Mercedes-Benz is seeking to become the top-selling luxury brand in the U.S. by adding a two- door compact C-Class to its lineup to attract younger buyers.
BMW is leading in the U.S. luxury market this year, followed by Mercedes. Both are poised to dethrone Toyota Motor Corp.’s Lexus, which has been the top luxury brand in the U.S. for 11 years, after the Japanese earthquake in March.
The C-Class coupe, which arrived at dealerships this month, may boost sales by as much as 20 percent going forward, Ernst Lieb, head of U.S. operations for Mercedes, said last week. They are starting now hoping it may help win orders before BMW, which sells its 3- Series in the U.S. as a sedan, coupe, convertible and wagon, introduces an all-new compact line to the market in April.
The sporty two-door model with standard race-inspired sport seats and a panoramic sunroof comes as the C-Class sedan gets a refreshed interior before a full redesign in 2014. The 2012 four-door starts at $34,800 excluding destination charges, according to Mercedes, up $800 from the previous model, while the coupe has a base price of $37,220.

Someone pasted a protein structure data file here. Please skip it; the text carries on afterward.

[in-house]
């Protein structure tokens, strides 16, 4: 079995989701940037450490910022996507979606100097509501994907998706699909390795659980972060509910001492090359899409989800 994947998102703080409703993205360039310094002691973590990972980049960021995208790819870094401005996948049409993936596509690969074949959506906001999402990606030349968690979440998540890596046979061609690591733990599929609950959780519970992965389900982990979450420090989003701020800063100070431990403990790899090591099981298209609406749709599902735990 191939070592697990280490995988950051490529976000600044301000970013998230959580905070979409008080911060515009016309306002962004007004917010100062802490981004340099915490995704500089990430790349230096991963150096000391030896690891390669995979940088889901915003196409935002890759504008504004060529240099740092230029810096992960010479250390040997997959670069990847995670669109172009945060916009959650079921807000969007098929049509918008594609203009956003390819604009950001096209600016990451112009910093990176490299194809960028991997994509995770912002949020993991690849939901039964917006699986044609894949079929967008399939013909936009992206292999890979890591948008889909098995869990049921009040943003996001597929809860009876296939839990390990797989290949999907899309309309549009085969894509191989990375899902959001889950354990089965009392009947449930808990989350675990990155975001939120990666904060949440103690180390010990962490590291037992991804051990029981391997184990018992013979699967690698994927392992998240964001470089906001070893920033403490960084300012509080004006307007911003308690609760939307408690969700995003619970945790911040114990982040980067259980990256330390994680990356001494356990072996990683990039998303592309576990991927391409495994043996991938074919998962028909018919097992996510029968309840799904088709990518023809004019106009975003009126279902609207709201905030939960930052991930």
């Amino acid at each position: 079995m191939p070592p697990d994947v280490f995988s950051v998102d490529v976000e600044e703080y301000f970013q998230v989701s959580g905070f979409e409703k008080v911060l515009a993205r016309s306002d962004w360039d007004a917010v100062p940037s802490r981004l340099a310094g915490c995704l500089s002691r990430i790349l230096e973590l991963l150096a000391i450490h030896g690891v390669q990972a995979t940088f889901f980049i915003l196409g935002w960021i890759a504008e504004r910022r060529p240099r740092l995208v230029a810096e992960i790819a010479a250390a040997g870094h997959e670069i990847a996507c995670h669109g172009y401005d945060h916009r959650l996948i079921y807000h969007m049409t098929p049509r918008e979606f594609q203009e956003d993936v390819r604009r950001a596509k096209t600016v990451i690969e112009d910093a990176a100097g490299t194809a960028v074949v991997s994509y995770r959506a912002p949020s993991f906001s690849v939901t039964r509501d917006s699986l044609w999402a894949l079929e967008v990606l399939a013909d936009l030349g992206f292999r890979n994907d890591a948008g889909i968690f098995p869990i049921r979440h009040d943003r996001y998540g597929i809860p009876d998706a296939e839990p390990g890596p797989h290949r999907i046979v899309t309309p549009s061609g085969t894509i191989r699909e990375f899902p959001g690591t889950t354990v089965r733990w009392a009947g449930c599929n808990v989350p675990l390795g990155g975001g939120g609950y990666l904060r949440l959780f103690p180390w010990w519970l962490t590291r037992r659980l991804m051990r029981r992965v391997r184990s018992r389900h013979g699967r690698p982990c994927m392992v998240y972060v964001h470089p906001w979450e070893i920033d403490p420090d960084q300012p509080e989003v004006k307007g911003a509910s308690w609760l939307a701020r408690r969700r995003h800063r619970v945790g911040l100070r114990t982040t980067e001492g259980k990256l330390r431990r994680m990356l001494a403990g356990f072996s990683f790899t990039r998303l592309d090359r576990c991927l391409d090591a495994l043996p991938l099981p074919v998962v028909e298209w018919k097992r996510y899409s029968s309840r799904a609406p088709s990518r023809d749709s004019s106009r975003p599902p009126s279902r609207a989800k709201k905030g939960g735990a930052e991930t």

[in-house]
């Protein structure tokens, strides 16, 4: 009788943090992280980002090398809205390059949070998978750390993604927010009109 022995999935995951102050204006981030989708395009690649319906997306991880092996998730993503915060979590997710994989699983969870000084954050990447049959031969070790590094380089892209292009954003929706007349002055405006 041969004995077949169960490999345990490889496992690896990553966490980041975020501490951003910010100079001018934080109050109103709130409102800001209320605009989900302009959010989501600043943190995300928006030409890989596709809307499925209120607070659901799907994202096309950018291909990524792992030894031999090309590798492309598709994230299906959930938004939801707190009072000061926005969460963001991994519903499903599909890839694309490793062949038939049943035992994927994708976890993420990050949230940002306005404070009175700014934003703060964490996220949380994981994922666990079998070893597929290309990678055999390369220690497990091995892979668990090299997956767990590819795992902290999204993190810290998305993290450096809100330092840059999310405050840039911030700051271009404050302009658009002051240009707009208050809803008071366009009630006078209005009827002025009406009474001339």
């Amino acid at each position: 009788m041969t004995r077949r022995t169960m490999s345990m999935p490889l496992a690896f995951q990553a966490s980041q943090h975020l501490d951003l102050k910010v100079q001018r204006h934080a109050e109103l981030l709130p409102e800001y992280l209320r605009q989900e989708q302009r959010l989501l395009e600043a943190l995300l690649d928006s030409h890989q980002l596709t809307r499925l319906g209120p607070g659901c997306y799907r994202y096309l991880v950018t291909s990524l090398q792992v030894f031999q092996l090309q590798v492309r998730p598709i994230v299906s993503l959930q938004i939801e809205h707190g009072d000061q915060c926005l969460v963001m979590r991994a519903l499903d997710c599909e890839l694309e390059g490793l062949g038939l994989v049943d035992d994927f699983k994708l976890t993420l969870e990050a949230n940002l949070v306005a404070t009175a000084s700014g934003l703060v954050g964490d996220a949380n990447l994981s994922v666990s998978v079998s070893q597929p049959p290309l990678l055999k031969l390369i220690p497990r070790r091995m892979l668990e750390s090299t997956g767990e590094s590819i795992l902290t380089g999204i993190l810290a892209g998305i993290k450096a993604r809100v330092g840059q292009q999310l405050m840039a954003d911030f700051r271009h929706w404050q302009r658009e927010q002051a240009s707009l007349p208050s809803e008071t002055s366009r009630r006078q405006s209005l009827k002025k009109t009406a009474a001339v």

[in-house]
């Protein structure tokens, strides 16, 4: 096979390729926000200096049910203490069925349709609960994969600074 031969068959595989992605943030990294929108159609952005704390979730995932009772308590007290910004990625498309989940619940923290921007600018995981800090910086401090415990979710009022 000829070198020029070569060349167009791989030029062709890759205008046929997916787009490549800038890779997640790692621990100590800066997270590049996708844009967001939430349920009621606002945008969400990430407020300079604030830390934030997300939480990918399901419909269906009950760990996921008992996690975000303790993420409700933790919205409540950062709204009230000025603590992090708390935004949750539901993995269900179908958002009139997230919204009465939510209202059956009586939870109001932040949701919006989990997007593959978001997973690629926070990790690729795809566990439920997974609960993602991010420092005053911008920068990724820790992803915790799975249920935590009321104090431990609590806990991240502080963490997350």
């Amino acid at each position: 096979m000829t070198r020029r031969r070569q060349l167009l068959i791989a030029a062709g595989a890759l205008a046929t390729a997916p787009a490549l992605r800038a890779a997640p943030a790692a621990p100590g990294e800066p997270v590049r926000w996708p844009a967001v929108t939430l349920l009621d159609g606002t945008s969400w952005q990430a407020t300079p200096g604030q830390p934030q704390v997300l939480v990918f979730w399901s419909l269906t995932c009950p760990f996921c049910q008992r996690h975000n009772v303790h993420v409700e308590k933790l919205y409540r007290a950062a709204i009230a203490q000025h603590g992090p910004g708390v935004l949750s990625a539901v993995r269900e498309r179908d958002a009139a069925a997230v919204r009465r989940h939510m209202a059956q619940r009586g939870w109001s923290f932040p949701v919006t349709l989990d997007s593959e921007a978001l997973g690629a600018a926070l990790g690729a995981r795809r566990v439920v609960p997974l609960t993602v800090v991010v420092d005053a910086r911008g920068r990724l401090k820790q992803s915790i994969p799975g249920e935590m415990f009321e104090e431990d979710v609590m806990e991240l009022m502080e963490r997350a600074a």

The C-Class is “critical for the luxury race because it creates the most amount of volume for Benz,” said Jesse Toprak, an industry analyst with TrueCar.com, a website that tracks automotive sales. “It also opens the Benz brand to potential future buyers by catching them while they’re young with the hopes that they upgrade as they get more affluent and older.”
The median age of BMW’s customers is 53 while Mercedes is at 57, according to J.D. Power & Associates studies.
BMW “certainly has a younger perception as does Audi and those are the two big companies that Mercedes has lost out to in the last decade,” said Rebecca Lindland, an industry analyst with IHS Automotive based in Norwalk, Connecticut. “It’s thought of as a more staid, older, established brand. There isn’t anything hip and young about it.”
The sporty coupe should appeal to customers in their mid- 30s to early 40s, said Steve Cannon, Mercedes vice president of U.S. marketing.
“Lively entry points to the brand are really important,” he said. “The more people you can bring in at bottom end, the likelihood of keeping them in the family, because of our brand, is great.”